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The hydrodynamics of plesiosaurs

The hydrodynamics of plesiosaurs
The hydrodynamics of plesiosaurs
When the dinosaurs were walking on the earth, there was a marine reptile called a plesiosaur that was swimming in the seas. Plesiosaurs are unique in the animal kingdom because they had four large flippers with which they used to swim, but exactly how they used them has been controversial for almost 200 years. Debate has included 1) whether plesiosaurs use all four flippers for propulsion, or use the fore flippers for propulsion and the hind flippers for manoeuvring, and 2) if plesiosaurs use all four flippers, what phase did they flap with? i.e. did both the fore and hind flippers flap up and down together, did one go up as the other goes down, or was it something in between? This thesis helps to answer these questions by providing the first quantitative experimental data ever collected on the swimming method of plesiosaurs. By using a combination of flume-tank experiments, numerical simulations, and mathematical models, I show that 1) the hind flippers of plesiosaurs would experience large increases in thrust and efficiency, and it is therefore likely that they indeed used all four flippers for propulsion, 2) that the performance of the hind flipper is increased when it weaves in between the primary vortices that have been shed from the fore flipper. This flipper/vortex interaction is dependant on the phase, flipper spacing, flow speed, and flapping frequency. Therefore there would not be one phase that is optimum for all plesiosaurs under all conditions, and the optimum phase at for each plesiosaur at each instance in time would vary depending on the swimming conditions, and 3) that the tandem-flipper arrangement of the plesiosaur reduces the unsteady loads experienced by the body and therefore provides a smoother movement than would be achieved by only two flippers.
University of Southampton
Muscutt, Luke Edward
2388de6b-887f-4472-b2b6-b4df5e1c4346
Muscutt, Luke Edward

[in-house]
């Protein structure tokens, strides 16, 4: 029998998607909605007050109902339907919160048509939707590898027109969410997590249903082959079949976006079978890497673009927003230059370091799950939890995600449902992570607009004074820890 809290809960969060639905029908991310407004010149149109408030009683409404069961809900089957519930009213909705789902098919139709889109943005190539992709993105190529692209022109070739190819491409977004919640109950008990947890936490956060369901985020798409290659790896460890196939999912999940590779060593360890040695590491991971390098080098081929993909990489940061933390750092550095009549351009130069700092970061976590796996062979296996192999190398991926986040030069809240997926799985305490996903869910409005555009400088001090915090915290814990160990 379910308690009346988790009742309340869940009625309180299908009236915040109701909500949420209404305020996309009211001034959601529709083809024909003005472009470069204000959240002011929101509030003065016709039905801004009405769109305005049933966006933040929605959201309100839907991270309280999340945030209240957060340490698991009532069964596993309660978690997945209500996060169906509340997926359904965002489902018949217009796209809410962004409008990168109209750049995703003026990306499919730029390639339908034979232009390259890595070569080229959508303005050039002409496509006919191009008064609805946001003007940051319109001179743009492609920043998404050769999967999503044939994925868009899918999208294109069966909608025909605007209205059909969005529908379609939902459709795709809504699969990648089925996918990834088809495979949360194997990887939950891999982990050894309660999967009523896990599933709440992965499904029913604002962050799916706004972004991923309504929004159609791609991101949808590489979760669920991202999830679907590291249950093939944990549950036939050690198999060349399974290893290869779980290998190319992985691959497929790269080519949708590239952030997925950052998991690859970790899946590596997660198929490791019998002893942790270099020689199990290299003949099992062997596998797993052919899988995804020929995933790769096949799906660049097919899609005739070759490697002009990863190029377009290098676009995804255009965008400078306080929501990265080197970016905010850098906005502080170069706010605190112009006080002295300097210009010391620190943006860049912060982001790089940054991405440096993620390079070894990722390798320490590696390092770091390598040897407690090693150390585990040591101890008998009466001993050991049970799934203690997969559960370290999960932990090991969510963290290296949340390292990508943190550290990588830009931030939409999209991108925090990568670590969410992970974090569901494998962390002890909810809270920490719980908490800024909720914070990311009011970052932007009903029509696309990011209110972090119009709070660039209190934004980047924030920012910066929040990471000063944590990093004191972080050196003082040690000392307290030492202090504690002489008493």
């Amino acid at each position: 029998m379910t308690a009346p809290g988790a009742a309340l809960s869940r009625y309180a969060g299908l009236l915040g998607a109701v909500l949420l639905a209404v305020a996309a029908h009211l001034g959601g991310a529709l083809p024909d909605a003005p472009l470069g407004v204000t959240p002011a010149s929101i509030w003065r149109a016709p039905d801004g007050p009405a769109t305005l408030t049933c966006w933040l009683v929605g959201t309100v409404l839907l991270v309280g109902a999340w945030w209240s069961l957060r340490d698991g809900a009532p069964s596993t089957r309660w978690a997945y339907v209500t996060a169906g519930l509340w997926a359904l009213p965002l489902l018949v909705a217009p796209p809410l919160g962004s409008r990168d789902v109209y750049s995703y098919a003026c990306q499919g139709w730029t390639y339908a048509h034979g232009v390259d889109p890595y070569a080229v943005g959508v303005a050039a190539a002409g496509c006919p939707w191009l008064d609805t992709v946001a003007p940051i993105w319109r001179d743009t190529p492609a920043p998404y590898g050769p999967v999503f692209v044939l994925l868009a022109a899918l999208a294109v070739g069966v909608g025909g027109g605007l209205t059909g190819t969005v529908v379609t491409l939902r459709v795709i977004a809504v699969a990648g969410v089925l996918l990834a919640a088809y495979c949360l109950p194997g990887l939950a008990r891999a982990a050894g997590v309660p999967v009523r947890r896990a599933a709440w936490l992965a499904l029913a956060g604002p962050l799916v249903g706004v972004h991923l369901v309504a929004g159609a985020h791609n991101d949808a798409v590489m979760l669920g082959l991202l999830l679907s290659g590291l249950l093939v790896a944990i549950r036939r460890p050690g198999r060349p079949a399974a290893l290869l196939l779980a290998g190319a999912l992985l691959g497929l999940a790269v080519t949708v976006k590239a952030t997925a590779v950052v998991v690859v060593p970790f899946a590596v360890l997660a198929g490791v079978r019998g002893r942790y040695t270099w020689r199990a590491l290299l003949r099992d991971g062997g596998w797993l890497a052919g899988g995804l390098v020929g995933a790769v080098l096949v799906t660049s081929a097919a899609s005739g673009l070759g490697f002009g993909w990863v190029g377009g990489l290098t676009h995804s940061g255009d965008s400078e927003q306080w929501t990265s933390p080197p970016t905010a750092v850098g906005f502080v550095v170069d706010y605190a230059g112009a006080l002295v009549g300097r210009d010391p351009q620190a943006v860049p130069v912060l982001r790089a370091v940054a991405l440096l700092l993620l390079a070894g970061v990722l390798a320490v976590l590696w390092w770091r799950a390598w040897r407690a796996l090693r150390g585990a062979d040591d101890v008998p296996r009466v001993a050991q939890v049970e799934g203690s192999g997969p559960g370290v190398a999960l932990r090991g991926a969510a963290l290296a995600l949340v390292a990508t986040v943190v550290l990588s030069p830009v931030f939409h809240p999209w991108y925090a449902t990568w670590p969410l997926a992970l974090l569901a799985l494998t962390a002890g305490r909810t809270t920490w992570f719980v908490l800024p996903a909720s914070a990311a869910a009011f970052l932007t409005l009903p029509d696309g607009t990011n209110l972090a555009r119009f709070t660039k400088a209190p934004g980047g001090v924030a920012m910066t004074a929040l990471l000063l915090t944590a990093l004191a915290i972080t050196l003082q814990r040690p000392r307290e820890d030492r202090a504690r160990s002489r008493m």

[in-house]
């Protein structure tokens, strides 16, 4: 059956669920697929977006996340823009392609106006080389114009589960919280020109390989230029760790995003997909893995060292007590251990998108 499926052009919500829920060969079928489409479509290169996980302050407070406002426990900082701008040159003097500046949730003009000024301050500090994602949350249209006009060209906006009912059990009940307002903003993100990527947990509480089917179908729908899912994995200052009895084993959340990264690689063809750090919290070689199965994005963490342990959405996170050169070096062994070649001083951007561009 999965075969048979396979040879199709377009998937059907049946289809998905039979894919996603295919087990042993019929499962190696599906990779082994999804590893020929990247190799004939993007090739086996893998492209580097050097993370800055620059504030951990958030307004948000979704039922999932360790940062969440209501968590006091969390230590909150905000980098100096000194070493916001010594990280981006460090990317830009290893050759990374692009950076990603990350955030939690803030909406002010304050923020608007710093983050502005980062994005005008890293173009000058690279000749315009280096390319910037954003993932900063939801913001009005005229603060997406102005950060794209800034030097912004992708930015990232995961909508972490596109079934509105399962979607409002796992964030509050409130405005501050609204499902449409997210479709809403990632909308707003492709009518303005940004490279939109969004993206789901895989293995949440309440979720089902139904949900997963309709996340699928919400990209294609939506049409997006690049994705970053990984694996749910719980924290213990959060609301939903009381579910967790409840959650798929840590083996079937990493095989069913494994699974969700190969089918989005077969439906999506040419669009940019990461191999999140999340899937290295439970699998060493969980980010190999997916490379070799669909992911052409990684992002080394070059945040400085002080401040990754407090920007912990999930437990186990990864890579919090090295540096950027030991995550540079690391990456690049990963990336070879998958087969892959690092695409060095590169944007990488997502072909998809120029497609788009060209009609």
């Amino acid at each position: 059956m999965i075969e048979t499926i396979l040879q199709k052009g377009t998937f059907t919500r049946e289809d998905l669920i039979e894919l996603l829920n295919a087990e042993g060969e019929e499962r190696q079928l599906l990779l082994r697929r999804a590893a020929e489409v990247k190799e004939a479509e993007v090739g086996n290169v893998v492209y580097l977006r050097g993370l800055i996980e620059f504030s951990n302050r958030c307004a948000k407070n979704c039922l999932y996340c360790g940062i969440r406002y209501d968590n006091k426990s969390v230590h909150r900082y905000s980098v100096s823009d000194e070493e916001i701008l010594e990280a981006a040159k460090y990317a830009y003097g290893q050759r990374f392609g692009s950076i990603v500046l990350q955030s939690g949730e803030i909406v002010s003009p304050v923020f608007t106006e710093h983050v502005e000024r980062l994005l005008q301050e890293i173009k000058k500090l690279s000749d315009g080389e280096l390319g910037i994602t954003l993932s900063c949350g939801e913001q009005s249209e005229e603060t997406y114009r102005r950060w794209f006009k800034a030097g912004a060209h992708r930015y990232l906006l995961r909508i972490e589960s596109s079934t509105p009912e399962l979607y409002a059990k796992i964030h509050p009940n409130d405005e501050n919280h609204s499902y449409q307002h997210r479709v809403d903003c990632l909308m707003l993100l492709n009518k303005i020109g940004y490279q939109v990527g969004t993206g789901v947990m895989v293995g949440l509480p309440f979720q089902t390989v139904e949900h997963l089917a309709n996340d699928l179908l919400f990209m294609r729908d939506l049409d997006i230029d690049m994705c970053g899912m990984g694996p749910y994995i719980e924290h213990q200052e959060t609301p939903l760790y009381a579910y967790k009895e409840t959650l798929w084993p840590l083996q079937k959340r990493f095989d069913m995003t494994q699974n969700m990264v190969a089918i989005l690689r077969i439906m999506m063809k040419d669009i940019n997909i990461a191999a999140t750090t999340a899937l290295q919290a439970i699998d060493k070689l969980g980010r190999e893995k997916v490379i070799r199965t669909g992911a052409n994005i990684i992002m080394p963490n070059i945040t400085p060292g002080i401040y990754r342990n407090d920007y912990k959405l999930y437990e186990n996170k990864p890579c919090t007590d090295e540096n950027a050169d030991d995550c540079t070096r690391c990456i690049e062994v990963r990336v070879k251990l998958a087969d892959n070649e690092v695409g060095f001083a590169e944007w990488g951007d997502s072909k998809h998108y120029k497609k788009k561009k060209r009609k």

2388de6b-887f-4472-b2b6-b4df5e1c4346
Ganapathisubramani, Bharathram
5e69099f-2f39-4fdd-8a85-3ac906827052

Muscutt, Luke Edward (2017) The hydrodynamics of plesiosaurs. University of Southampton, Doctoral Thesis, 185pp.

Record type: Thesis (Doctoral)

Abstract

When the dinosaurs were walking on the earth, there was a marine reptile called a plesiosaur that was swimming in the seas. Plesiosaurs are unique in the animal kingdom because they had four large flippers with which they used to swim, but exactly how they used them has been controversial for almost 200 years. Debate has included 1) whether plesiosaurs use all four flippers for propulsion, or use the fore flippers for propulsion and the hind flippers for manoeuvring, and 2) if plesiosaurs use all four flippers, what phase did they flap with? i.e. did both the fore and hind flippers flap up and down together, did one go up as the other goes down, or was it something in between? This thesis helps to answer these questions by providing the first quantitative experimental data ever collected on the swimming method of plesiosaurs. By using a combination of flume-tank experiments, numerical simulations, and mathematical models, I show that 1) the hind flippers of plesiosaurs would experience large increases in thrust and efficiency, and it is therefore likely that they indeed used all four flippers for propulsion, 2) that the performance of the hind flipper is increased when it weaves in between the primary vortices that have been shed from the fore flipper. This flipper/vortex interaction is dependant on the phase, flipper spacing, flow speed, and flapping frequency. Therefore there would not be one phase that is optimum for all plesiosaurs under all conditions, and the optimum phase at for each plesiosaur at each instance in time would vary depending on the swimming conditions, and 3) that the tandem-flipper arrangement of the plesiosaur reduces the unsteady loads experienced by the body and therefore provides a smoother movement than would be achieved by only two flippers.

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Published date: 4 July 2017

Identifiers

Local EPrints ID: 412255
URI: http://eprints.soton.ac.uk/id/eprint/412255
PURE UUID: cfcf7b71-d8bc-4f12-998e-ca680c6694d3
ORCID for Bharathram Ganapathisubramani: ORCID iD orcid.org/0000-0001-9817-0486

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Date deposited: 14 Jul 2017 16:30
Last modified: 14 Mar 2019 05:45

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